Double-Dip Nut Fingers
Why I Love This Recipe
This is one that my dad's a champion for - he naturally gravitates towards anything that involves nuts. This is yet another simple cookie that is a refreshing break from the "Double Chocolate Blueberry Cheesecake with Cookie Crust and S'mores Topping" desserts that often crowd the holiday treats table. Keep it simple, you'll never go wrong.
Ingredients You'll Need
• 1 ¼ cups (10 oz, or 2 ½ sticks) unsalted butter, softened
• 3 ¼ cups all-purpose flour
• ¾ cups granulated sugar
• ½ tsp baking soda
• ¼ tsp salt
• 1 egg
• 2 tbsp freshly-grated orange rind
• 12 oz (1 standard package) semi-sweet chocolate chips
• 2 tbsp milk
• Walnuts, chopped fine
• Special Equipment: a cookie press, or a heavy-duty pastry bag
1. Preheat the oven to 425°F. Line two baking sheets with parchment paper.
2. In a medium bowl, whisk the flour, baking soda and salt to combine. In a standing mixer, beat the butter and sugar until light and creamy, 1-2 minutes. Beat in the egg and the orange rind. Lower the mixer speed to medium-low and add in the flour mixture. Beat until just combined.
3. Scrape the dough into a cookie press or pastry bag. Using a tip with a generously-sized opening, pipe out cookies onto the tray in 2” segments. Leave 1” of space between cookies.
4. Bake for 5-8 minutes, until puffed and lightly golden. They should be setting up but not browned. Remove from the oven, slide onto cooling racks and cool to room temperature. This step can be done ahead a few days; once cool, store in airtight tins at room temperature.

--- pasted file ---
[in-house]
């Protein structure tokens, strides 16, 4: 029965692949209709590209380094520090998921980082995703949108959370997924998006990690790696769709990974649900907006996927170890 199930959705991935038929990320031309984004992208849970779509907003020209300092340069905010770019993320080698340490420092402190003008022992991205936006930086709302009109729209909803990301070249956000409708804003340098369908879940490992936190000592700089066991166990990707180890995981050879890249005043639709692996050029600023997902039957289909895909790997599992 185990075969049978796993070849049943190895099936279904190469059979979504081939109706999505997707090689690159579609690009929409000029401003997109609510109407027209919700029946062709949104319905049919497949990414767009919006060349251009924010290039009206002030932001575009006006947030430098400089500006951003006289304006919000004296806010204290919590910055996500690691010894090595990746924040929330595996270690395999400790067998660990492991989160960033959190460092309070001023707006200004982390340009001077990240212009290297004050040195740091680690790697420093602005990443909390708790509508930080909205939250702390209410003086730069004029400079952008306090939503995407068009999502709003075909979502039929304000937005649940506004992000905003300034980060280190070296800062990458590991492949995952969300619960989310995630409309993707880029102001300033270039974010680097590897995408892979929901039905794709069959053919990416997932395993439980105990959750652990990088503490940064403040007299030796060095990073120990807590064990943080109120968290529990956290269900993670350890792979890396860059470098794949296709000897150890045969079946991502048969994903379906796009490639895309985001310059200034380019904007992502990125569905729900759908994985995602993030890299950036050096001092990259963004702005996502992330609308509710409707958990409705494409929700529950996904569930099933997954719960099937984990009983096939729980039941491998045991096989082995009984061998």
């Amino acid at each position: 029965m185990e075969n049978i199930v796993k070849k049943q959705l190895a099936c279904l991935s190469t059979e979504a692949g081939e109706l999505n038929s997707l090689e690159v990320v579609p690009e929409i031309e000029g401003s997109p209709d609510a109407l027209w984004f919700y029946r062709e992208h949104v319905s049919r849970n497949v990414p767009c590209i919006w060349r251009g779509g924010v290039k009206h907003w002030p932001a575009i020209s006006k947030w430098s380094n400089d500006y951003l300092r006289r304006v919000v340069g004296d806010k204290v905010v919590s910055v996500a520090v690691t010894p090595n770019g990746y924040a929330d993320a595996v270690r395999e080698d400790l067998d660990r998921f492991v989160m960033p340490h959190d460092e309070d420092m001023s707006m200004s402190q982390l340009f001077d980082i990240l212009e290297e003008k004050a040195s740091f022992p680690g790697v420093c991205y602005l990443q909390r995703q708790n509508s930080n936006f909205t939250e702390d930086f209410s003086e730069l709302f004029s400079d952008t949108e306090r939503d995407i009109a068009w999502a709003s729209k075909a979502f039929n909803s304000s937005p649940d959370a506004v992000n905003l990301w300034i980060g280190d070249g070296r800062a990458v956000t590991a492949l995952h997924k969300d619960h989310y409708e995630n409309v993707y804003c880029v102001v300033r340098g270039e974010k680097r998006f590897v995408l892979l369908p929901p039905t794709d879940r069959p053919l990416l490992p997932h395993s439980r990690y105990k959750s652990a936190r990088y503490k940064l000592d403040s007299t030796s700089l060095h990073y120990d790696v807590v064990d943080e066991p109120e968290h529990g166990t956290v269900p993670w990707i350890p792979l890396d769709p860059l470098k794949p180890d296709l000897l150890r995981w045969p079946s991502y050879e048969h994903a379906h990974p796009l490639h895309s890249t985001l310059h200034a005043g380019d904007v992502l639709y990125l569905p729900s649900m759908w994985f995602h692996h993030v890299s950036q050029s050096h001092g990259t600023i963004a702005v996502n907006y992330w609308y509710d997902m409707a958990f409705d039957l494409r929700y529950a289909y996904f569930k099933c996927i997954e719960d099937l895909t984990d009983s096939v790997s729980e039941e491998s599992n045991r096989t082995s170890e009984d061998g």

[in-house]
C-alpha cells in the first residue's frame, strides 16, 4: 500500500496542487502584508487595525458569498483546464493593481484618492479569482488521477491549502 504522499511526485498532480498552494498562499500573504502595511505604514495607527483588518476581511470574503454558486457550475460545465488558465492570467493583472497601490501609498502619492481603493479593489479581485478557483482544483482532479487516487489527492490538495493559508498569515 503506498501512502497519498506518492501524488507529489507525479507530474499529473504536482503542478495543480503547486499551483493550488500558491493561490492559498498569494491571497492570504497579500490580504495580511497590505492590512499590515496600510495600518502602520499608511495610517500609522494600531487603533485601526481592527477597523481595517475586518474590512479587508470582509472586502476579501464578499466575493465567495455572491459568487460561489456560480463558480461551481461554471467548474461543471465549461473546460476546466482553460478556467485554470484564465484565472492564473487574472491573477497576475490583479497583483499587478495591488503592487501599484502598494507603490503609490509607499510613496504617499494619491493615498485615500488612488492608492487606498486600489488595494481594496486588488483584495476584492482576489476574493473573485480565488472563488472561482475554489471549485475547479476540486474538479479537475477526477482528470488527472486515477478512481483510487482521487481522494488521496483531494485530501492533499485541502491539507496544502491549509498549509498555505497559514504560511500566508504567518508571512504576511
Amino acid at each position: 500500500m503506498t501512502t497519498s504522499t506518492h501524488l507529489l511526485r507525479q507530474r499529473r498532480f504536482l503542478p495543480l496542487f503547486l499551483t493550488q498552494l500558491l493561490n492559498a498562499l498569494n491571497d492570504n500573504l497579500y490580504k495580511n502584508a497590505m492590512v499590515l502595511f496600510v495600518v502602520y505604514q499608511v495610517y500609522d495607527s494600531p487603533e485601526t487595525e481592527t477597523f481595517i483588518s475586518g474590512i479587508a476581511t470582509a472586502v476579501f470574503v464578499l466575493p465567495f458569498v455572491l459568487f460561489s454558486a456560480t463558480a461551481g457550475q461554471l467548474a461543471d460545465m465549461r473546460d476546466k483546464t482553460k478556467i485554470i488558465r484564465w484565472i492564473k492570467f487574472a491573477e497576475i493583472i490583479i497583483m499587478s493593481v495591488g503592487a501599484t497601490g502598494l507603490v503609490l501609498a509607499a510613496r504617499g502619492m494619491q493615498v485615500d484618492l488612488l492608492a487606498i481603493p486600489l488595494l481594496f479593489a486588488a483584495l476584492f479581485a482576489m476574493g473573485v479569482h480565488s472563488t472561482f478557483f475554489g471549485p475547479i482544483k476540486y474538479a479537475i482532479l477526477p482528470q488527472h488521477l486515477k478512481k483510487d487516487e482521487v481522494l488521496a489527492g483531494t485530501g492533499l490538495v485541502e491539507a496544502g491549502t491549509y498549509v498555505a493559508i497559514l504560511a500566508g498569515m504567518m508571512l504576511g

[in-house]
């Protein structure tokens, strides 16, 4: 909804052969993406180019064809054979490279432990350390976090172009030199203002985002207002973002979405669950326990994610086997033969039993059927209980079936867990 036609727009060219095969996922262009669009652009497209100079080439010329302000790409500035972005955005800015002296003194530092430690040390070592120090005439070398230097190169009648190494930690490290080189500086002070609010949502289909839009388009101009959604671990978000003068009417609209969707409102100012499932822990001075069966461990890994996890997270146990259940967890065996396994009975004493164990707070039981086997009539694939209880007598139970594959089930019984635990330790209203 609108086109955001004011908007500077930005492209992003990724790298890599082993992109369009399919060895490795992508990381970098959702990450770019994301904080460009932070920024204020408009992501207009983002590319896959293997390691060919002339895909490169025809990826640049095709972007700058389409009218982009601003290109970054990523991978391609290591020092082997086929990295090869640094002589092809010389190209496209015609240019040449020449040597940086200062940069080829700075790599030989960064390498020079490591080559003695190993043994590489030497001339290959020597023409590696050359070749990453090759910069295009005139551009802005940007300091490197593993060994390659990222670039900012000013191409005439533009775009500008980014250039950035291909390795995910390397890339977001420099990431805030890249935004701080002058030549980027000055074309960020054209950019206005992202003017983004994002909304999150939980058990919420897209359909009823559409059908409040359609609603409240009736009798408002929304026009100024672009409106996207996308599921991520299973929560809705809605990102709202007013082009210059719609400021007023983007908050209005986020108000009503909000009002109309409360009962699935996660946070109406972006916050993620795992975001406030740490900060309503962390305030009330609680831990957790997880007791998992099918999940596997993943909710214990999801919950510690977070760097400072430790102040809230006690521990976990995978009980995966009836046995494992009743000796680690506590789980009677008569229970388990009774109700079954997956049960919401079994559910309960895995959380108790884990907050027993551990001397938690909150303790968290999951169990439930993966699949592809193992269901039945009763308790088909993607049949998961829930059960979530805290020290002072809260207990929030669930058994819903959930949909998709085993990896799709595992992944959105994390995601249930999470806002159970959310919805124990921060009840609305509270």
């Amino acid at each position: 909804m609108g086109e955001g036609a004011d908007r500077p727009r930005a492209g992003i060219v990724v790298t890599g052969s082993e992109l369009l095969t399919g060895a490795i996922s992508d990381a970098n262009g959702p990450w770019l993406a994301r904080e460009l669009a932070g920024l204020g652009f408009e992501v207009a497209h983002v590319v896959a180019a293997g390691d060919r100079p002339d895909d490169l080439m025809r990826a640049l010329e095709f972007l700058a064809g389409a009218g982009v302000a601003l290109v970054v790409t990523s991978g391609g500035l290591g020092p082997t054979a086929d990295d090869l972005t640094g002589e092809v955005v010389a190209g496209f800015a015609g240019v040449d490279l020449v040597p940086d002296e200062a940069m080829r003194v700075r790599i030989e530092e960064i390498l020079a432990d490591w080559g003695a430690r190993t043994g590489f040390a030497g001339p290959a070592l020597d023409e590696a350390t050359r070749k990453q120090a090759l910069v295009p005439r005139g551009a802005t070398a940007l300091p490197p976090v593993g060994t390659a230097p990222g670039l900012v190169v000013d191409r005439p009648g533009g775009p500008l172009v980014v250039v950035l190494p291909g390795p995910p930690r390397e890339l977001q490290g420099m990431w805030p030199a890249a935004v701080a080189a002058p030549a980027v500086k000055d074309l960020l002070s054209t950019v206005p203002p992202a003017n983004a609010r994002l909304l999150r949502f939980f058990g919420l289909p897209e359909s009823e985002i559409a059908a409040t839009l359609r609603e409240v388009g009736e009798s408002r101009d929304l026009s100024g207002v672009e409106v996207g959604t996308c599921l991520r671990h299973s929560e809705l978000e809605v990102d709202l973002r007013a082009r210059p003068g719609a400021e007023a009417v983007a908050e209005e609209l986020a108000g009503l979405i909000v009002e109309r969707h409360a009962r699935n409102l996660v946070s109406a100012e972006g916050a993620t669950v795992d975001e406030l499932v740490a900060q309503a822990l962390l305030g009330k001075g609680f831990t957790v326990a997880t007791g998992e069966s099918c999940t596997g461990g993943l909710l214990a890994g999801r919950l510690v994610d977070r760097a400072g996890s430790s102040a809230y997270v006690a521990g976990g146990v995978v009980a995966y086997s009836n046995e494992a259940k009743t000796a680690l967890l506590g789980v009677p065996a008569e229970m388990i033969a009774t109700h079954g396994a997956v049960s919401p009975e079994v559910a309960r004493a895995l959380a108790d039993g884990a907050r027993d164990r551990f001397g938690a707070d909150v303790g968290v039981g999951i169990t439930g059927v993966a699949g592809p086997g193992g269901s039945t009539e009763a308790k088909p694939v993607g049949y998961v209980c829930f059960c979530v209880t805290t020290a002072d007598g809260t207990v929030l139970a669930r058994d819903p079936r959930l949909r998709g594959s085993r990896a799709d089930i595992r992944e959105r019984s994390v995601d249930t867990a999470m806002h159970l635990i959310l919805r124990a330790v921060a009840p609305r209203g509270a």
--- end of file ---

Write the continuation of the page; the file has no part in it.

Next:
5. Final assembly: Melt the chocolate chips and milk in a double-boiler or medium metal bowl set over a pan of simmering water; whisk to combine. While the chocolate is melting, spread the chopped walnuts on a baking tray lined with wax paper. Remove the chocolate from the heat and set up a station next to the walnuts. Dip the ends of each cookie into the chocolate, letting the excess run off and leaving the middle one-inch of the cookies unadorned. Immediately roll them in the nuts to completely coat. Set the cookies onto a tray lined with wax paper and allow the chocolate to fully set before serving.
While I am a major devotee of the pecan, and generally tend to think it can replace walnuts in just about anything, even I will admit that walnuts and chocolate play well together. But if you want to use pecans or almonds, you can, but I highly recommend toasting the nuts before chopping. It’ll give them a little more body to stand up to the chocolate.
Speaking of the chocolate, don’t go crazy. This is not a chocolate cookie – it’s only supposed to accent the cookie and nuts. There’s no need to slather the chocolate on thickly. Sometimes I’ll only dip one end of the cookie. Think of this as something you could serve with tea. Again, no need to get too fussy with the chocolate here. If it seems too thin, let it cool on the counter for a few minutes until it regains a little body. If it’s too thick, put it back on the double-boiler and whisk for a few seconds to loosen up again.
This dough can be a bit stiff, due to the higher flour content. So a pastry bag might not work for you. A cookie press is designed to handle it. You can get a decent one starting around $30. If you’re going to buy one, look for a press that offers interchangeable piping tips and decorative discs. The discs are for pressing out flat cookies, and they’re usually the default feature for a cookie press if it doesn’t offer both. You can get fancy and use a star tip, but as these will puff some in the oven, I just generally go with whatever’s on hand.
No cookie press? Don’t want to buy one? Totally understand – it isn’t good for much else besides pressing cookies, after all. Not to worry; you can still make these. Instead of pressing the cookies out, pinch off rounded tablespoonfuls of dough, roll briefly in your palms in a circular motion to form a ball about 1” in diameter, then roll back and forth to spread it out to a cylinder with rounded edges. Place it on the baking sheets, repeat and bake. The only thing to keep in mind is to handle the dough as little as possible. Your palms will transfer a little bit of your body heat to the dough, which can start the butter melting. Additionally, the more you work the dough, the more gluten develops, and the more likely the final product is to be tough.